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Pakistan’s Economic Pressure Against NATO And Afghanistan Must Stop

Pakistan is opening its border with Afghanistan for just 48 hours starting today, and only for people. This is too little too late for those who lost over two weeks of their lives stranded at the border, or who depend on regular and legal cross-border transit. In addition, Pakistan is not allowing transit of containerized cargo that is now piling up at the seaport in Karachi on the Arabian Sea and incurring demurrage charges. That containerized cargo is the economic life-blood of Afghanistan, which is landlocked and dependent on Pakistan’s ports. Pakistan should immediately open its border with Afghanistan to legitimate migration and trade.

Pakistan claims that it closed the border due to terrorist attacks emanating from Afghanistan. But given that terrorists can use small clandestine trails known as ratlines through the mountains between Pakistan and Afghanistan, and bribe Pakistani border guards along the way, Pakistan’s reasoning rings false. The reality is that Pakistan’s border is porous to terrorists, but not to containerized cargo. So Pakistan is not closing the border to stop terrorism, but rather to put economic pressure on Afghanistan through trade sanctions by another name.


Pakistan’s continued border closing to legitimate trade has even given breathing space to terrorism over the past two weeks, because it restricts critical Afghan National Security Force (ANSF) and NATO shipments for counter-terrorism and stability operations. In 2010, at the height of NATO involvement in Afghanistan, NATO depended on Pakistani routes for about 70% of its requirements. In 2010 and 2011, Pakistan cut off NATO supplies to Afghanistan for political leverage. NATO and the ANSF probably continue to get a large percentage of supplies through Pakistan, so the border closure puts a severe strain on Afghan operations against Pakistan-supported Taliban, Haqqani Network, Islamic State, and other terrorists. There are plenty of Pakistanis who can lend these terrorists support. A 2015 Pew Survey found that 9% of Pakistanis approve of Islamic State. Another Pew Survey in 2014 found that 8% of Pakistanis approve of the Taliban, and 12% approve of Al Qaeda. Pakistan’s military, which has a hand in supporting these terrorists, is the most popular institution in Pakistan at 87% approval. As Noman Ansari, the editor-in-chief of youth-oriented IGN Pakistan opined in 2015, We must stop believing Pakistan’s lies about its border closing, and admit that Pakistan is trying to economically pressure Afghanistan and NATO. This is consistent with its general attempts to restrict trade between its adversary India, and Afghanistan. Pakistan and its ally and largest trade partner China are aggressive, and see democratic countries like the U.S., India, and Afghanistan as strategic competitors. As a result, China’s One Belt One Road (OBOR) has largely sidelined India and Afghanistan in favor of Pakistan.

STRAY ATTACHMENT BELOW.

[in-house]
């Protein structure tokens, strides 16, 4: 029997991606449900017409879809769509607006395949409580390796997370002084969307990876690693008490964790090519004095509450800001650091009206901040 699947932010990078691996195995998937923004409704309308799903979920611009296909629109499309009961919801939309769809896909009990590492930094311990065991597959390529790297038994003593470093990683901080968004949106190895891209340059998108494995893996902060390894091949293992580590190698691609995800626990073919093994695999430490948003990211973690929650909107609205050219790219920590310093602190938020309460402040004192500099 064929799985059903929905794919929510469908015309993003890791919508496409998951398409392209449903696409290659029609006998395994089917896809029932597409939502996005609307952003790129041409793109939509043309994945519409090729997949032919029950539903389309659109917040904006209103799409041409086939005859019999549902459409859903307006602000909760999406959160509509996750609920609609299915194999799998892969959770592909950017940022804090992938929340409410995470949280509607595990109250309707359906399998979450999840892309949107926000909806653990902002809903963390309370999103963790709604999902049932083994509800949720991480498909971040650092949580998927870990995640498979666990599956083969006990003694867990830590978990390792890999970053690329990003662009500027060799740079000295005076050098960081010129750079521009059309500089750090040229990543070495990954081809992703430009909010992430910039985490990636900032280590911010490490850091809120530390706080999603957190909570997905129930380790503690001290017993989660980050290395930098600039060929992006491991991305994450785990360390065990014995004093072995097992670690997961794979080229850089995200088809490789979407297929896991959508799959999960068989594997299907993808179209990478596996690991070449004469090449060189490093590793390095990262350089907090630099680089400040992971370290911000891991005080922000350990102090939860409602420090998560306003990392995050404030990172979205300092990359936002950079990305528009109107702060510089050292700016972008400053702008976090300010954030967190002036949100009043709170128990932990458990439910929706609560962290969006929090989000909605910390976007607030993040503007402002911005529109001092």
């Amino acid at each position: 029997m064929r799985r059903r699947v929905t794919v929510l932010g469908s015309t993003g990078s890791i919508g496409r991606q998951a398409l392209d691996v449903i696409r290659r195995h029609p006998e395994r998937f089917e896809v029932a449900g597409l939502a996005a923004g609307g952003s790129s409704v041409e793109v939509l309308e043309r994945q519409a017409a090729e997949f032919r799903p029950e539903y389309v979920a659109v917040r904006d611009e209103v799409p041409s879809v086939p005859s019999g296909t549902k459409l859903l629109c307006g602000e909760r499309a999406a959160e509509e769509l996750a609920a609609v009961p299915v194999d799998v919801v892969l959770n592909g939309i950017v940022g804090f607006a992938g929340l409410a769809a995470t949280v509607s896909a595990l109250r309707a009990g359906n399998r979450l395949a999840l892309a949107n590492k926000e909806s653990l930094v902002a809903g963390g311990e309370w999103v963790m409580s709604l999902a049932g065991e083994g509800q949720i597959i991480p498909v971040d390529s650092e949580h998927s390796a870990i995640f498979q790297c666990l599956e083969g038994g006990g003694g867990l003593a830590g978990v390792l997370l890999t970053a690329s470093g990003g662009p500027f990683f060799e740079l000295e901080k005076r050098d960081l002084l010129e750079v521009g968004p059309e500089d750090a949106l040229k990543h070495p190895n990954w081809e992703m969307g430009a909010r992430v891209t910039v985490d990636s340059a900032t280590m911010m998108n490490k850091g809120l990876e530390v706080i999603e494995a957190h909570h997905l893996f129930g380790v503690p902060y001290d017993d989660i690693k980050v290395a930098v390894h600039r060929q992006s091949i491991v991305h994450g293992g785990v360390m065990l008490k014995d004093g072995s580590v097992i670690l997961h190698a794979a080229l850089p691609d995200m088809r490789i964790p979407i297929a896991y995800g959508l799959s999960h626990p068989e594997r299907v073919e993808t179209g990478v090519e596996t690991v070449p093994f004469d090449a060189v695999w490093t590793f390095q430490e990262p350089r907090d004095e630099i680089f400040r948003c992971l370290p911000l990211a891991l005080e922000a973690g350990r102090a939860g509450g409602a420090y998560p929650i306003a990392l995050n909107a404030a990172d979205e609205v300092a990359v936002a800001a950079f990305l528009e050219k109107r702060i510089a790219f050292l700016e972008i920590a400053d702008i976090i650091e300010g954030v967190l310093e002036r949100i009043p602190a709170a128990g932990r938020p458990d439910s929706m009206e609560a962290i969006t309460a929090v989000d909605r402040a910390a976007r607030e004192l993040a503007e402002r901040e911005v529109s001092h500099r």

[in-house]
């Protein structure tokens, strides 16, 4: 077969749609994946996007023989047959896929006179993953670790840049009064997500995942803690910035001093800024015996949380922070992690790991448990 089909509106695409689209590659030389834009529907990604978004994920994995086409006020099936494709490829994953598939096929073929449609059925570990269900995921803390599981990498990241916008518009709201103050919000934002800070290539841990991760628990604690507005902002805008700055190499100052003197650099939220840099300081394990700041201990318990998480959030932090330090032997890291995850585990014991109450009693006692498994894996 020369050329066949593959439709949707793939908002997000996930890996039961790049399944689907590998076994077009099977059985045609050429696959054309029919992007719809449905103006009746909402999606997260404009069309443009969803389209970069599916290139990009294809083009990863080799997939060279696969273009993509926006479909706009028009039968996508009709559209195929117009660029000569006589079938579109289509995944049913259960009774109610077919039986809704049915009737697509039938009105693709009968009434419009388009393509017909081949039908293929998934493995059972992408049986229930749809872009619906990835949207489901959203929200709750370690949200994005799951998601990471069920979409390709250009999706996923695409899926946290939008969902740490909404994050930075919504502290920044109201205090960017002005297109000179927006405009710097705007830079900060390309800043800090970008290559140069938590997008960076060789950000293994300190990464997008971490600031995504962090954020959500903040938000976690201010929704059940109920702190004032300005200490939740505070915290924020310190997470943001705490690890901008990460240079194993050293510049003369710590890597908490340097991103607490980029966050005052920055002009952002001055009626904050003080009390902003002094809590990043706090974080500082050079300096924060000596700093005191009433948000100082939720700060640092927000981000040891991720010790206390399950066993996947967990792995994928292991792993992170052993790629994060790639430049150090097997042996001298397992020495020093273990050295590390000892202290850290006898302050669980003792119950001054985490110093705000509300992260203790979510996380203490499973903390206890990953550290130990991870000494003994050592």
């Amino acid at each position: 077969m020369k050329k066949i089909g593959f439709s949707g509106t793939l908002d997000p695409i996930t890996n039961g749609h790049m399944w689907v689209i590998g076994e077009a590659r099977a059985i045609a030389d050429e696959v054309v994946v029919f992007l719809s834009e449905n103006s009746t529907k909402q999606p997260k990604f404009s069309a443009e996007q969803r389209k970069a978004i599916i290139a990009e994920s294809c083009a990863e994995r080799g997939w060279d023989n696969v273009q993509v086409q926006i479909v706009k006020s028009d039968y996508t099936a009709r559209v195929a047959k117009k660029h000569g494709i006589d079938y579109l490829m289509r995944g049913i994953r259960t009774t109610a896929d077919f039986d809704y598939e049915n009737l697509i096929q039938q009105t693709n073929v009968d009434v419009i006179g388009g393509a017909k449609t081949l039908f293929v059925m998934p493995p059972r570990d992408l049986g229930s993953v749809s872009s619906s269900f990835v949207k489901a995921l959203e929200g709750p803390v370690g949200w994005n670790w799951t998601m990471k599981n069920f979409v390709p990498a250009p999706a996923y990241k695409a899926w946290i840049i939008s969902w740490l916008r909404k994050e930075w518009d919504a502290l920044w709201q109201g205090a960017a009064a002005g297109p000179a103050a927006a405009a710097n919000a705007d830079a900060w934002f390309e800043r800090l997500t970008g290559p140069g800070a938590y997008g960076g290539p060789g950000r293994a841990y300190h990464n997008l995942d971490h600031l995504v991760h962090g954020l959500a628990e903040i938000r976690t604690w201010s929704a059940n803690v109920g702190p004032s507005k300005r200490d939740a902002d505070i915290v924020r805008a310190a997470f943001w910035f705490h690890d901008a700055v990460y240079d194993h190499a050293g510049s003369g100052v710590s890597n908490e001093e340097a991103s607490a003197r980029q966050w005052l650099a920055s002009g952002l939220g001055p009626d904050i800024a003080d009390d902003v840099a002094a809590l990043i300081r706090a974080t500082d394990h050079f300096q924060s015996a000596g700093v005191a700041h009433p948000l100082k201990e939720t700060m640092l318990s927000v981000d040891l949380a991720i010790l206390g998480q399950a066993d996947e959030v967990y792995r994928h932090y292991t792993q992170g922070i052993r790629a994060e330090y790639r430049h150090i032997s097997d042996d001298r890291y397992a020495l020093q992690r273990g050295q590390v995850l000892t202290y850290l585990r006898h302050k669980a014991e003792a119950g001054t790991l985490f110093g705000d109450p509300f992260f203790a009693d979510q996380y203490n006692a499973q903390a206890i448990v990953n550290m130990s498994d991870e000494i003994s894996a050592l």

India is a key potential trading partner for Afghanistan, and increased trade between the two democracies could strengthen India and increase Afghanistan’s economic independence from Pakistan. But Pakistan would prefer Afghanistan to be an economic and diplomatic dependency — strategic depth for its conflict with India.

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